- Is it a security or an offer of a security (e.g. a share or option)?
A crypto-asset (such as a token) does not need to be called a “security” or a “share” for it to count as a security under Australian financial services law. If the crypto-asset gives holders rights which are similar to those that usually attach to shares in a company, such as ownership rights, voting rights or rights to participate in profits and distributions, then the crypto-asset might be a security.
- Is it a derivative or an offer of a derivative?
Broadly speaking, a derivative is a product or instrument that derives its value from something else, such as an underlying asset or asset price. While the most familiar examples of derivatives are widely known and traded instruments such as futures and swaps, the definition of a ‘derivative’ in Australian financial services law is broad and capable of capturing crypto-assets whose value is in some way linked to other assets or crypto-assets.
- Is it, or does it involve, a non-cash payment facility?
Some crypto-assets (such as coins and tokens) may be forms of value which can be used to make payments instead of using physical currency. Activities which involve such crypto-assets may be non-cash payment facilities if, for example, they allow for payments to be made to multiple payees.
As ASIC’s information sheet makes clear, if a crypto-asset or related activity falls into one or more of the above categories, then it is likely the issuer (and perhaps also related participants) will require an AFSL and will need to comply with the disclosure and other obligations of the Australian financial services regime (such as issuing a prospectus or Product Disclosure Statement to potential investors). Additionally, a platform which enables people to buy, be issued or sell crypto-assets falling into the above categories may be operating a financial market, requiring an Australian market licence.
Misleading and deceptive conduct in the crypto space
Whether or not your crypto activities involve financial products, ASIC has also reiterated that businesses will always be subject to the prohibition on engaging in misleading or deceptive conduct.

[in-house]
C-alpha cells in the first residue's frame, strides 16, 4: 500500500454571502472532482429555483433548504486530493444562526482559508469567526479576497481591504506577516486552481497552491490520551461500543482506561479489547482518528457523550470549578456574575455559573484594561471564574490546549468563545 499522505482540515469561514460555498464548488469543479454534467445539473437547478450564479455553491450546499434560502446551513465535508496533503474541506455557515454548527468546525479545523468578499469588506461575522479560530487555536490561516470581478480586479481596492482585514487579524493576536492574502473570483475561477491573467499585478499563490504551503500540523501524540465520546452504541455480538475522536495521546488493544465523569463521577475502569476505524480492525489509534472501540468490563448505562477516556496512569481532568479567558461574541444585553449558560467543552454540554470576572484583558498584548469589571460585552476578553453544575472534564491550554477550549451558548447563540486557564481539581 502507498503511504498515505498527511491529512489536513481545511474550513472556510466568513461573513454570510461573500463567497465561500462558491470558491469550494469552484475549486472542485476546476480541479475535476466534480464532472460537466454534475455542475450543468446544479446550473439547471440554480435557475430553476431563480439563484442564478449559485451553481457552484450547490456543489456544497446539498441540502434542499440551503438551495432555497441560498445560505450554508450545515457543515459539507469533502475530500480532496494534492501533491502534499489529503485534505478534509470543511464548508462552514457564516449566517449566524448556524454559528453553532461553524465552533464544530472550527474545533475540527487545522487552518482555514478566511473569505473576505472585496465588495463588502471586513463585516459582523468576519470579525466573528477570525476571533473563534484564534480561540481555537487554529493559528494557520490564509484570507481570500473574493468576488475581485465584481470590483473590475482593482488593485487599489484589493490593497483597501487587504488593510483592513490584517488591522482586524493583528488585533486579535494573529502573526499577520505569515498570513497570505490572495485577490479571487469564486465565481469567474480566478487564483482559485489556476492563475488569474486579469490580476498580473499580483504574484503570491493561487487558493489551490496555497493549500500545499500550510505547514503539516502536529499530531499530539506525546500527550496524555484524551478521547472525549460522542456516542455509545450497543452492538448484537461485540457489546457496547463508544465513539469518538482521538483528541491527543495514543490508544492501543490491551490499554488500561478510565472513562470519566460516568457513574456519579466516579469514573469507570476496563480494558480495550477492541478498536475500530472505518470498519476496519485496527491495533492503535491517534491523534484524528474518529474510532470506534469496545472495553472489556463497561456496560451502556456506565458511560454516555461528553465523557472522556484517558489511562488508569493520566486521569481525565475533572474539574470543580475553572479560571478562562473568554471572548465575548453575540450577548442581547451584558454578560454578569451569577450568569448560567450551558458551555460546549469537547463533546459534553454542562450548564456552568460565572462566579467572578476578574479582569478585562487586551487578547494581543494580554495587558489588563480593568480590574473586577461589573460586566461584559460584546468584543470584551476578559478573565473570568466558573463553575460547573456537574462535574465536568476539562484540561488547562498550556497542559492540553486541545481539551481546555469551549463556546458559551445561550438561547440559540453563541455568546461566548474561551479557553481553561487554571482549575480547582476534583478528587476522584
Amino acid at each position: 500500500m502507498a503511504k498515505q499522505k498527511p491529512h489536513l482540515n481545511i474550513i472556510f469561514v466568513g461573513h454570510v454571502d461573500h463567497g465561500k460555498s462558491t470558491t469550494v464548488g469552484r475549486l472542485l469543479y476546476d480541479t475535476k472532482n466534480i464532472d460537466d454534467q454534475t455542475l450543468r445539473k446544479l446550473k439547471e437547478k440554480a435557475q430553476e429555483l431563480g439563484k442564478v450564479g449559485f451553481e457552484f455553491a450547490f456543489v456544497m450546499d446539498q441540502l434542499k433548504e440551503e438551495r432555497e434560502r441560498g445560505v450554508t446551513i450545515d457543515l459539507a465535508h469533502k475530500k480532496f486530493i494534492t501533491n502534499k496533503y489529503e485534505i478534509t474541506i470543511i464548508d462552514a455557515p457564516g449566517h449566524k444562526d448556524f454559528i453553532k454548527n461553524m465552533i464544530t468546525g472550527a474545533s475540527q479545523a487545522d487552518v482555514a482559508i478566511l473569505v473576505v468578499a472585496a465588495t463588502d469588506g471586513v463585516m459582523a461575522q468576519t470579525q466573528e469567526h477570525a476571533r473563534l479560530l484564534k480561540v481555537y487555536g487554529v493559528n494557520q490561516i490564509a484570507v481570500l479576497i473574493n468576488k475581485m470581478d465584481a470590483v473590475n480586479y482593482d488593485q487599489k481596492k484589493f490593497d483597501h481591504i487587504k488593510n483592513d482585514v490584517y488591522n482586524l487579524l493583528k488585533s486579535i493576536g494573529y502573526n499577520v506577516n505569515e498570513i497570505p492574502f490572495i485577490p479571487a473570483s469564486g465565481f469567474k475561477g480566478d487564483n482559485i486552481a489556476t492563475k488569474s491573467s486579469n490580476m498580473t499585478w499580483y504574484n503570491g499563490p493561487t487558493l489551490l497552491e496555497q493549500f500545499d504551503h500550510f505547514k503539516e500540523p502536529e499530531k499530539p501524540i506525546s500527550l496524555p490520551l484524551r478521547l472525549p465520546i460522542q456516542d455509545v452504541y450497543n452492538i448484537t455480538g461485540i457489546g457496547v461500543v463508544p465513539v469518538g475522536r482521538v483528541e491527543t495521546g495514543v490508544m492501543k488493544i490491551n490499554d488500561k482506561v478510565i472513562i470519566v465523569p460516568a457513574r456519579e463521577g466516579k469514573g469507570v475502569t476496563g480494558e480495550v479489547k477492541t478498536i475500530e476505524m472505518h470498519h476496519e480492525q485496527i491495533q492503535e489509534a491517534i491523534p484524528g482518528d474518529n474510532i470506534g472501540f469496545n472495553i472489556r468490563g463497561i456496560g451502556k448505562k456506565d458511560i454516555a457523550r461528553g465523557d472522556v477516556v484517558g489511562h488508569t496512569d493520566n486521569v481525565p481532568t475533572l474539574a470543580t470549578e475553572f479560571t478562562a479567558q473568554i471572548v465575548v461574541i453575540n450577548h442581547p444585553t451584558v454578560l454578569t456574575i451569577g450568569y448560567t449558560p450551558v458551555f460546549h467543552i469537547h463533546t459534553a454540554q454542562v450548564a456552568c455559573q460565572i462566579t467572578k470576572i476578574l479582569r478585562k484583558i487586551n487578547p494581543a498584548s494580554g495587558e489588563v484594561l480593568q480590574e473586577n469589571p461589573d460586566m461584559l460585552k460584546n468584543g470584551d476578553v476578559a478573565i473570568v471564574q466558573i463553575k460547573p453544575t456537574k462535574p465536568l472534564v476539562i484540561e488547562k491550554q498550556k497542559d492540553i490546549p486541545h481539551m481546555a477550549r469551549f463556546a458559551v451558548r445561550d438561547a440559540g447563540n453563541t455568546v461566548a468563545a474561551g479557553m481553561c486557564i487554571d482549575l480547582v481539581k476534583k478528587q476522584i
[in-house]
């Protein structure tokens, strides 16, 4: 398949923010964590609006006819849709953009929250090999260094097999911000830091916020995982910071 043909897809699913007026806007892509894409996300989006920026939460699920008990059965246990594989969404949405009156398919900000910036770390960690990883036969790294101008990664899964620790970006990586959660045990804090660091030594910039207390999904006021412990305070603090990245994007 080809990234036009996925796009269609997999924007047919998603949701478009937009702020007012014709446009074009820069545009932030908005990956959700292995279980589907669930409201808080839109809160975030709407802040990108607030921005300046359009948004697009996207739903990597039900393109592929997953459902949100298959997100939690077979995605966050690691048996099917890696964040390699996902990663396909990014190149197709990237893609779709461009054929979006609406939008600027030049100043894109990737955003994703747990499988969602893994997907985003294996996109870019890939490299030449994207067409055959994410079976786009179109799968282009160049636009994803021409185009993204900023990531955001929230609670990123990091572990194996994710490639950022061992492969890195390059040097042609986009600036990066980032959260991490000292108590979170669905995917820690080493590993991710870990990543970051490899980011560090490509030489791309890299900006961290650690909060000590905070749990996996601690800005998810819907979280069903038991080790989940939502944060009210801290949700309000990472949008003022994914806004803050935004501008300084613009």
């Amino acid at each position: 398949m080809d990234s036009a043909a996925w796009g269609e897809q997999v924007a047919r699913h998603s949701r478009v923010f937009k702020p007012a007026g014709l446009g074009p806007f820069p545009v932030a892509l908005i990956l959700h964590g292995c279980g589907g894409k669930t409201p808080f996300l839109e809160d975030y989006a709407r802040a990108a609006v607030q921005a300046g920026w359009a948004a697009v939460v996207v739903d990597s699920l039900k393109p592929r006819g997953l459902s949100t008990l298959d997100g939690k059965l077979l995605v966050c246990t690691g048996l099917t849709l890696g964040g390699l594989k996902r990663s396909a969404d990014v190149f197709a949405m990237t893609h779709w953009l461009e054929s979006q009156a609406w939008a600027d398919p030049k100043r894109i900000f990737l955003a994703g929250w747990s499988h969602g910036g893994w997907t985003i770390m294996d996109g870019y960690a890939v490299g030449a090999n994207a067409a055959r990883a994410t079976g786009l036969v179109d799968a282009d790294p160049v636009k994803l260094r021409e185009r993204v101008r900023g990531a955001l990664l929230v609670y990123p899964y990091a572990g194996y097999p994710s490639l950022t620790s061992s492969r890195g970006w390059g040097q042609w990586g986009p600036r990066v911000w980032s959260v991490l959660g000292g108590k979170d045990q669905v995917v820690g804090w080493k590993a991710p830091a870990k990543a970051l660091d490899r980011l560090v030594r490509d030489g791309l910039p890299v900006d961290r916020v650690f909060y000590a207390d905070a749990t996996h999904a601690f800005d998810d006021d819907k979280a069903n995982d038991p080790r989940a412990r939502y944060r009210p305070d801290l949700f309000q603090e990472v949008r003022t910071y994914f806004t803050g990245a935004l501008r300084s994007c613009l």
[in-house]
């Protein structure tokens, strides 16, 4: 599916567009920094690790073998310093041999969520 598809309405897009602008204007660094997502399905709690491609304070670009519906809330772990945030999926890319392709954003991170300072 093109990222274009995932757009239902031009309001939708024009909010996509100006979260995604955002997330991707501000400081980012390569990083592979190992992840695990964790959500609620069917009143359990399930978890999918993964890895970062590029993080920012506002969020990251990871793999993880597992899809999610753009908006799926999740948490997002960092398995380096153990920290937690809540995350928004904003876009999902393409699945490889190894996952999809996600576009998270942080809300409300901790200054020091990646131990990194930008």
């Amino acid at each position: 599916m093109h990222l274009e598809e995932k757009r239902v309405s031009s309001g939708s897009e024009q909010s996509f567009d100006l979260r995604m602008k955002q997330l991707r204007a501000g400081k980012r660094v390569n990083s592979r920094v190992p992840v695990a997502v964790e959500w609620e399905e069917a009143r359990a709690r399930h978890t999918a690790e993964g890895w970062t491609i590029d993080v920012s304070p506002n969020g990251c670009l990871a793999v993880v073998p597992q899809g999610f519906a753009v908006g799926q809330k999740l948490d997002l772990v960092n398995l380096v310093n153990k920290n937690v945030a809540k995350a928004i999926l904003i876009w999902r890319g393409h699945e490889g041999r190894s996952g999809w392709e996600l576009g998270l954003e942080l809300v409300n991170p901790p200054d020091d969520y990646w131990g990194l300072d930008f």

Businesses accordingly need to ensure that they are not led astray by the hype and excitement surrounding ICOs and crypto-assets and tempted to make statements in white papers, promotional material or other communications which may mislead or deceive. This also includes making sure you don’t use social media to falsely generate the appearance of a greater level of public interest in an ICO or crypto-asset than really exists.
We recommend that businesses implement the same vetting, verification and quality control procedures with their crypto offerings as they would with any other investment offering, such as an offer of shares or other securities.
The onus is on you (but we can help)
Finally, ASIC’s guidance places the onus squarely on businesses and industry participants to ensure that they undertake the necessary analysis on their activities to determine whether financial services laws apply to them, including by obtaining legal and other professional advice.
ASIC’s message to crypto businesses is clear: if your view is that Australian financial services law does not apply to your crypto activities, then you need to be prepared to justify that conclusion.
For more information or to discuss any particular crypto proposal or business, please contact us.
1. Australian Securities & Investments Commission, Initial coin offerings and crypto-assets (INFO 225) (30 May 2019), https://asic.gov.au/regulatory-resources/digital-transformation/initial-coin-offerings-and-crypto-assets/.
2 .For one recent example, see U.S. Securities and Exchange Commission, “Framework for ‘Investment Contract’ Analysis of Digital Assets” (3 April 2019), https://www.sec.gov/corpfin/framework-investment-contract-analysis-digital-assets.